The dynamics of Newton's laws

- By Karlee Pruitt!!D

Magnetic force

- Magnetic force, like electric forces, are very

large in comparison to gravitational forces.

Magnetic forces are produced by moving electric

changes.

Electric forces

- Electric forces can be very large.
- If one extra electron can be added to each of the

atoms in the two tennis balls, the resulting

electric forces between them would be

500,000,000,000,000,000,000 Newton's.

Gravitational forces

- Gravitational force is an extremely weak force in

comparison to the other forces. If two tennis

balls are held one meter apart, the gravitational

force between them is only 0.000 000 000 01

newton.

Weak interaction and nuclear force

- Nuclear forces are much stronger than any other

force. The nuclear force holds the nucleus of an

atom together in spite of the strong electric

force of repulsion between its protons. When this

happens, a huge amount of nuclear energy is

released.

Newton's first law and how its in peoples life

- a body continues in its state of rest, or of

uniform motion in a straight line, unless it so

acted upon by a net external force. For example

in today's life, a car that is sitting still (no

motion) is acted upon by another force of another

car can mace it move if it comes in contact with

the first car.

Newtons second law and how its in peoples life.

- the rate of change of momentum is proportional

to the imposed force and goes in the direction of

the force. Aexample is a train wreck. If a train

hits another train of equal force and speed, they

will both go the same distance and feel the same

force. But if the first train is hooked to a

second, the single train will go twice the

distance of the double train and will feel twice

the force.

Newtons 3rd law and examples of it every day life

- For every action there is an equal and opposite

reaction. When sitting on a chair, your body

exerts a force on the chair and the chair exerts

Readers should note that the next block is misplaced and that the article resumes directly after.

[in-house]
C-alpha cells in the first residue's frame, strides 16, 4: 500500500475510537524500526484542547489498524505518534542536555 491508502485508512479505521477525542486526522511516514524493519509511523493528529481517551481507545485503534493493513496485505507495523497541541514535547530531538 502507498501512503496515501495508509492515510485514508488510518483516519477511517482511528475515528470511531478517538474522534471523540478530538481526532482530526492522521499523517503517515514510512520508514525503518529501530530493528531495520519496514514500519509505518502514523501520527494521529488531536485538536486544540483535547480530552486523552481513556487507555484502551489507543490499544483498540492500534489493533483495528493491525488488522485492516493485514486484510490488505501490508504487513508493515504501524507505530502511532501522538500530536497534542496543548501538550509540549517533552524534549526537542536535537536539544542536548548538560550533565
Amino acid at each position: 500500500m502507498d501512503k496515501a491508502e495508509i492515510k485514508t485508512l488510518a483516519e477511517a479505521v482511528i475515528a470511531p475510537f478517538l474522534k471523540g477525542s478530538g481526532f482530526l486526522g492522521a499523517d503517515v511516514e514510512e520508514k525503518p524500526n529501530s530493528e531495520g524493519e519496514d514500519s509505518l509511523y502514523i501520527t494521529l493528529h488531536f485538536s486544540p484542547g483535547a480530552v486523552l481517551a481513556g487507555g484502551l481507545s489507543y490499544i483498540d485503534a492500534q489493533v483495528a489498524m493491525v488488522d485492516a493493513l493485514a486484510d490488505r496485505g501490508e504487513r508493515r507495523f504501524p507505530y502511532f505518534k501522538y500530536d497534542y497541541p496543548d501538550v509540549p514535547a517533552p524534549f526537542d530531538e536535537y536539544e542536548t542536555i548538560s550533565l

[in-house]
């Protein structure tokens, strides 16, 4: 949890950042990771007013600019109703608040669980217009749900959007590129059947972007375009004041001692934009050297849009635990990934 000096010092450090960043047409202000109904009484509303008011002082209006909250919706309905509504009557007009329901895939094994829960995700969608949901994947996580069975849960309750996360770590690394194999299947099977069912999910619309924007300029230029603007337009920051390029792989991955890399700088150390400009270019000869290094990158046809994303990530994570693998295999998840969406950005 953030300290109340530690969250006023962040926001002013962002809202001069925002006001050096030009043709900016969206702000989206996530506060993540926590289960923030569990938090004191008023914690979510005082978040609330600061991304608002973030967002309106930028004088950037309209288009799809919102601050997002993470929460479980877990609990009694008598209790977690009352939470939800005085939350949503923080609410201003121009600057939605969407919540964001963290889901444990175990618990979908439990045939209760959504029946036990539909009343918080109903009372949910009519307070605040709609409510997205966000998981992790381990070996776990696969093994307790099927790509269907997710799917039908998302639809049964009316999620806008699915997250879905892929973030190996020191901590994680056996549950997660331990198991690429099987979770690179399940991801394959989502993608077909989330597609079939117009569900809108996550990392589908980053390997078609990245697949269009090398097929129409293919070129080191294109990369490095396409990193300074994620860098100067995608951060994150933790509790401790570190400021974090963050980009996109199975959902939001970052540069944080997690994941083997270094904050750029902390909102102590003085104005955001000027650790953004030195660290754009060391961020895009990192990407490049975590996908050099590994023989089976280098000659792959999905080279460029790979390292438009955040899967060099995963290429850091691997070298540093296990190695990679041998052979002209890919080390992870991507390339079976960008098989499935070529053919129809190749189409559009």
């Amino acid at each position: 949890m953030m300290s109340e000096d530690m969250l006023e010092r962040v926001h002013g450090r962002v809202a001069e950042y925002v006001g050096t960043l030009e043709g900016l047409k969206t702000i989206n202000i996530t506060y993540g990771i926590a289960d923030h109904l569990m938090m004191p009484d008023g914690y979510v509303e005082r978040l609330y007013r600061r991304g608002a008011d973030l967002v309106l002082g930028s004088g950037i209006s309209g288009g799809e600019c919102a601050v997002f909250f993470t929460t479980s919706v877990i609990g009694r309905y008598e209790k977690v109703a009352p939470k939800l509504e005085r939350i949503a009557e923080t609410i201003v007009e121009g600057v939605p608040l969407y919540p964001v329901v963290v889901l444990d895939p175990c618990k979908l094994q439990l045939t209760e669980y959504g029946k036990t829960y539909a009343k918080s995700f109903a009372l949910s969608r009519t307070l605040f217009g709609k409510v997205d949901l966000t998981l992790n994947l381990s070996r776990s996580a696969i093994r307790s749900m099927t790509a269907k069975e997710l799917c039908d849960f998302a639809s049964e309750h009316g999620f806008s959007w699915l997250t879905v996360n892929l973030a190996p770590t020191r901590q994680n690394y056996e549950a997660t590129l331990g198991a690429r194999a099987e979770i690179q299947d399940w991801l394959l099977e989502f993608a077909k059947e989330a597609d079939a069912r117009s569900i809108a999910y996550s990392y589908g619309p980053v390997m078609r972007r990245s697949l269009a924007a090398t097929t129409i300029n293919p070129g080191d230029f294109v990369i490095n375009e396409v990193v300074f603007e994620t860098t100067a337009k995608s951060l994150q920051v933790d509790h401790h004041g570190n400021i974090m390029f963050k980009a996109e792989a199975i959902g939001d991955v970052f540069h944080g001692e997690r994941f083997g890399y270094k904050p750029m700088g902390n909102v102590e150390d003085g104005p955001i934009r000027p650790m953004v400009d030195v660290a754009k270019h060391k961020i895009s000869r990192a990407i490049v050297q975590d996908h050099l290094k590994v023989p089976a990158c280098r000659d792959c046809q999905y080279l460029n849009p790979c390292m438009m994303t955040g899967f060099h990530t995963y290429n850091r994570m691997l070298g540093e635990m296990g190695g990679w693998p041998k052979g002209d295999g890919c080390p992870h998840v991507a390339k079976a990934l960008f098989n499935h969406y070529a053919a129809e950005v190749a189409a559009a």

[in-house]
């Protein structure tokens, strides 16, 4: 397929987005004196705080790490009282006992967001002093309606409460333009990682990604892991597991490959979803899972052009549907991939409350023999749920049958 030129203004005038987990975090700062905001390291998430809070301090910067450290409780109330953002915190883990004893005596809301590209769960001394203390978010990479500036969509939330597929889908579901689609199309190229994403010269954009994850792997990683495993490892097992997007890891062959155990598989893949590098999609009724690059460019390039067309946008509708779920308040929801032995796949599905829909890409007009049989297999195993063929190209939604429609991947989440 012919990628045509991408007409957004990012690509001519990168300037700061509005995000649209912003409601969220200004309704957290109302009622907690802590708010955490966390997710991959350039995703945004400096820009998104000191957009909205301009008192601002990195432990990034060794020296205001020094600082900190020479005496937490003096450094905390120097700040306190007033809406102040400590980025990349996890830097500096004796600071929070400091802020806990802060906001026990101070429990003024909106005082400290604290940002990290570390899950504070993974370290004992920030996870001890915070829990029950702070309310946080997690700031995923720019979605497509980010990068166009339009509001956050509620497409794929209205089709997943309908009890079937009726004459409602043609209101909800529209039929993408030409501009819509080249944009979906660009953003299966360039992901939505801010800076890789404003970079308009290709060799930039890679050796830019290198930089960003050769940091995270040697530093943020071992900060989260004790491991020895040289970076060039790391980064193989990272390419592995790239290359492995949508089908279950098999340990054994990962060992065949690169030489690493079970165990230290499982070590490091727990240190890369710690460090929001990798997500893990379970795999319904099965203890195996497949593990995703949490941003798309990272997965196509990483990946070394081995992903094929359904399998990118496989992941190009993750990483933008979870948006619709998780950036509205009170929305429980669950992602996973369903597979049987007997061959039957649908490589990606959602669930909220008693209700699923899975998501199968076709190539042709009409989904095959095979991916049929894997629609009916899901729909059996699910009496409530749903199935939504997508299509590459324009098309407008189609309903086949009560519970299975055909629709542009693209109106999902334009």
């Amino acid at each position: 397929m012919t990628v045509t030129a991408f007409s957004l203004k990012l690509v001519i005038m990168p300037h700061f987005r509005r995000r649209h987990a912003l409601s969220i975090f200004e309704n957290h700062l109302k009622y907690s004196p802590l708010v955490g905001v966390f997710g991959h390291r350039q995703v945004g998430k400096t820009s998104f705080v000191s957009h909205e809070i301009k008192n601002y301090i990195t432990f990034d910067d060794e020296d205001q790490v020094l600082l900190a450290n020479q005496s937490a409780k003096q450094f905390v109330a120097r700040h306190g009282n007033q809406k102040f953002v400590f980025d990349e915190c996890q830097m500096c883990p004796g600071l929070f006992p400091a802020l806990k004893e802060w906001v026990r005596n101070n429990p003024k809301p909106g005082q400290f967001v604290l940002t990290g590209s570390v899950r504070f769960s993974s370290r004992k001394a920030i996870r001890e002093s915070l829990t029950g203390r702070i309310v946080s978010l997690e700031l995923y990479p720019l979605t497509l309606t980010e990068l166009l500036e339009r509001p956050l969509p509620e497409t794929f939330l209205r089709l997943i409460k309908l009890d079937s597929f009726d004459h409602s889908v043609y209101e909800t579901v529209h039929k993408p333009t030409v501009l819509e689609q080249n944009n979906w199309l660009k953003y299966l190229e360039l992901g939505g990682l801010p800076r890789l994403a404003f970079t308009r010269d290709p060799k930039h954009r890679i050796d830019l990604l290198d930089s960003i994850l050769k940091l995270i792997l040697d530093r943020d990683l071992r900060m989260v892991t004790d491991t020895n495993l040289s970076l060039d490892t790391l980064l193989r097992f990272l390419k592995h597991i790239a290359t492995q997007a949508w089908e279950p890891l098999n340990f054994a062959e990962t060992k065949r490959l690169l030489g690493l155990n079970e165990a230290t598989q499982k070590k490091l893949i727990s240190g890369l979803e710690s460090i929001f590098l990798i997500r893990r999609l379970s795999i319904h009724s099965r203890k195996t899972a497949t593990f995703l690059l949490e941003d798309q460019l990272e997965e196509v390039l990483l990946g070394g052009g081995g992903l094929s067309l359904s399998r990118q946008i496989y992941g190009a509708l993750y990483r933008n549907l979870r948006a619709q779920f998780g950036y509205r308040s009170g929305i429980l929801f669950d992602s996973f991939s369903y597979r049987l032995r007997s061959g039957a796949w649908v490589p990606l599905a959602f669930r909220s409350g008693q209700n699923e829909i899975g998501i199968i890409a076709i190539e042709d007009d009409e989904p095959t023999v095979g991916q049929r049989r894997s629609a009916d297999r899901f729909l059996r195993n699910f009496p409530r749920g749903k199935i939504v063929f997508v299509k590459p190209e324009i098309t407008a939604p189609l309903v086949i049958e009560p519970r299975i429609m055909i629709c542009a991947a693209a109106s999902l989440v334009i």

an equal force back if the chair didn't exert the

same force you would fall on your butt

FMA (ex)

- F ma lets us work out the forces at work on

objects by multiplying the mass of the object by

the acceleration of the object. - Example The force at work on a Formula 1 car as

it starts a race! If the F1 car has a Mass of

600kg and an Acceleration of 20m/s/s then we can

work out the Force pushing the car by

multiplyingthe Mass by the Acceleration like

this 600 x 20 12000N.

MFA (ex)

- Weight (force) FMass ma acceleration (due to

gravity)F mam/F 1/aMass divided by

weight reciprocal of acceleration due to

gravity. - For example people on earth.

AF/A (ex)

- m is the mass, f is the force and a is the

acceleration (deceleration if negative).The

equation is a re-arranged form of the equationF

ma (force mass times acceleration) Working

out how much force is used to push a F1 car when

broken down or run out of fuel - If the car has a mass of 700kgAnd a driver

pushes the car with an acceleration of

0.05m/s/sThenF MAForce 700kg x

0.05m/s/sForce 35kN (kiloNewtons)?

- where m is the mass of the object see reference

1 for a discussion of how to define mass.

Meanwhile, g is the vector representing the local

gravitational acceleration. This is also called

the gravitational field (in analogy to electrical

field, magnetic field, et cetera). We define g

as - g the acceleration of a freely-falling test

particle.

MW/g

- To fine mass you have to take weight and divide

it by gravity.

Gw/m

- To fine gravity you half to divied we.ight to

find the mass